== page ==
Search icon

Children's health

28th Mar 2022

Does your child sleep with their mouth open? Here’s what you need to know

Trine Jensen-Burke

child sleeping with mouth open

Most of us will be familiar with the feeling of having to breathe through our mouths when we have a cold and a stuffy nose.

It is tiresome and often doesn’t feel like we are getting enough air or getting to breathe deeply enough for the oxygen to do its job properly.

However, this is usually temporary and will go away, and we’ll return to normal breathing soon enough.

But – for people who sleep with their mouth open, nose breathing can disturb sleep – and eventually become a real health problem. And did you know, it’s not only a problem for adults?

Sleeping with their mouth open can affect both the quantity and quality of children’s sleep and when this persists, it can become rather serious.

Unfortunately, sleep disorders are often left undiagnosed for a long time in children, and can lead to a whole variety of problems. In fact, behavioural issues, health issues, dental issues, and feeding issues can all be attributed to sleep disorders, new research shows.

Taking to Facebook, mum-of-one, Melody Yazdani, explained that her son, Kian, 8, had a sleep disorder that stemmed from sleeping with his mouth open. And yet, she reveals, it took years of stress and misdiagnoses as she tried to find out what was wrong with her boy, and what was the reason behind his troubling behavioural and health issues.

Yazdani explains how her son suddenly developed a whole slew of worrying symptoms. Teachers in the school reported he was having trouble keeping his body still. He got in trouble for pushing other kids and was having angry outbursts.

Yazdani says he was also having anger issues at home, and was going through a phase of being extremely picky with what he would and would not eat.

Several misdiagnoses by doctors solved nothing, but eventually, Kian’s dentist noticed that he was grinding his teeth, and this, Yazdani explains, turned out to be her ‘lightbulb’ moment.

“I stumbled upon an article that changed our life,” Yazdani writes. “The article […] was about the connection between ADHD, sleep disordered breathing, and mouth breathing. Every word in this article sounded like Kian. This led me down a rabbit hole of research.”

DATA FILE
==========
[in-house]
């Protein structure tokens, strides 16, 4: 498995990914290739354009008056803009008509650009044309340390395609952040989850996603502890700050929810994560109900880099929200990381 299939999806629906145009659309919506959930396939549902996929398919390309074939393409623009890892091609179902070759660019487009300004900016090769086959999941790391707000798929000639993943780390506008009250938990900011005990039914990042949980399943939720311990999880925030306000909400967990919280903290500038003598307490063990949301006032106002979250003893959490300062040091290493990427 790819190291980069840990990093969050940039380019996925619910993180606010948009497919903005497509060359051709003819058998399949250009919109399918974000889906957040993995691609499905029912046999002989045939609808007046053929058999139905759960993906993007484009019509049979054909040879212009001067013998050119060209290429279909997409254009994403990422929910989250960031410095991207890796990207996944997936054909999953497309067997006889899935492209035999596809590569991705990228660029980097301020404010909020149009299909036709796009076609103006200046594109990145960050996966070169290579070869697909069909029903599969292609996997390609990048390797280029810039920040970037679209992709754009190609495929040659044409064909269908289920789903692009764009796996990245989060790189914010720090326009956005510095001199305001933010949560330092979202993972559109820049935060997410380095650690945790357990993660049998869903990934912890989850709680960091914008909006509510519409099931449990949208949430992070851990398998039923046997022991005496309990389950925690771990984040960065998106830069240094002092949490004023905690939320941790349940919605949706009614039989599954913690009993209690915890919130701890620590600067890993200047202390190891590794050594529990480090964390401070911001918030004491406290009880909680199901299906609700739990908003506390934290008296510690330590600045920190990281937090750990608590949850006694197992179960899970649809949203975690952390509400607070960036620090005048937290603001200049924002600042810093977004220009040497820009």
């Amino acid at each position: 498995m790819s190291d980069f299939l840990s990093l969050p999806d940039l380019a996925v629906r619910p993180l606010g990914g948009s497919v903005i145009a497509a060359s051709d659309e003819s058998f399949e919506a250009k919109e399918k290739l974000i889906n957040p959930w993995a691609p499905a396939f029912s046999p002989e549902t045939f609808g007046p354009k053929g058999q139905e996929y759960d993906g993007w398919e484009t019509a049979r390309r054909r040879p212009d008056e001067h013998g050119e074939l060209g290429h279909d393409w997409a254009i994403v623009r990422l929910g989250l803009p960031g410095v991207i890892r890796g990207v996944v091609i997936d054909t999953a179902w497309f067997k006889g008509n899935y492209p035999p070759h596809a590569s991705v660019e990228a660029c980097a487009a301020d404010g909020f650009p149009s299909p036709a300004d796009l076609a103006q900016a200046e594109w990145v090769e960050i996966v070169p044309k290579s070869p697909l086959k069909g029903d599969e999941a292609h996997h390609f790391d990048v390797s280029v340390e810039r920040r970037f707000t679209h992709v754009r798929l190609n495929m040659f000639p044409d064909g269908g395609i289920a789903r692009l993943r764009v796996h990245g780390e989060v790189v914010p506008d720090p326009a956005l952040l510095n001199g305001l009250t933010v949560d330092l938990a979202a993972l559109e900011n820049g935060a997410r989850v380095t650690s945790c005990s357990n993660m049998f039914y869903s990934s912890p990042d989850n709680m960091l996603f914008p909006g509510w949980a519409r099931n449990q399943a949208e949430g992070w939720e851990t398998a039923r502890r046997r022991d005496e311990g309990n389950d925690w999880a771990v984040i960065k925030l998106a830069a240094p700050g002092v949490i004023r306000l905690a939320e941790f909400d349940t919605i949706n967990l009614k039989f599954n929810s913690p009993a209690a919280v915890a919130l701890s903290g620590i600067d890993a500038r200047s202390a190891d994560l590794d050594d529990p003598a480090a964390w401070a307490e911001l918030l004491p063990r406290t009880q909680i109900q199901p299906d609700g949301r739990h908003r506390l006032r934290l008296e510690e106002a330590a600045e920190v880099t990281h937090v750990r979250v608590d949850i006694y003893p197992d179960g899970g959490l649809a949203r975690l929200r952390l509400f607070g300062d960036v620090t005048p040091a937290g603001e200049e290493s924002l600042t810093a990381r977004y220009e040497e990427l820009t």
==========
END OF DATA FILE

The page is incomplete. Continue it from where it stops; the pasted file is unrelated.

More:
After reading up on the matter, and consulting with an ENT, Yazdani learned that many of her son’s symptoms were a result of an undiagnosed sleep disorder. And Kian’s symptoms – including the open mouthed breathing you see in the pic she shared – were actually caused by the sleep apnea (as well as a case of sinusitis).

“Mouth breathing is NOT NORMAL and has long term consequences for health,” writes Yazdani.

“When a child breathes through their mouth, their brain (and body) is not getting enough oxygen. At night, this lowered oxygen saturation is detrimental to the quality of sleep and their brain’s ability to get enough rest.”

Speaking to, ENT doctor Thomas Coomb explains that one of the symptoms of sleep apnea is indeed open mouthed breathing.

“Sleep apnea occurs when tonsils, adenoids, soft palate and the tongue get in the way,” Coombe says.

“When that happens, it can cause Upper Airway Resistance Syndrome – or UARS.

Other symptoms of sleep apnea/UARS mirror many of Kian’s symptoms, and include:

– Snoring

– Teeth grinding

– A child who is hard to wake, and cranky in the morning

– Bed wetting

– Sleep walking

– Child sleeps awkwardly, often with chin up

– Picky eater, chokes on food, difficulty swallowing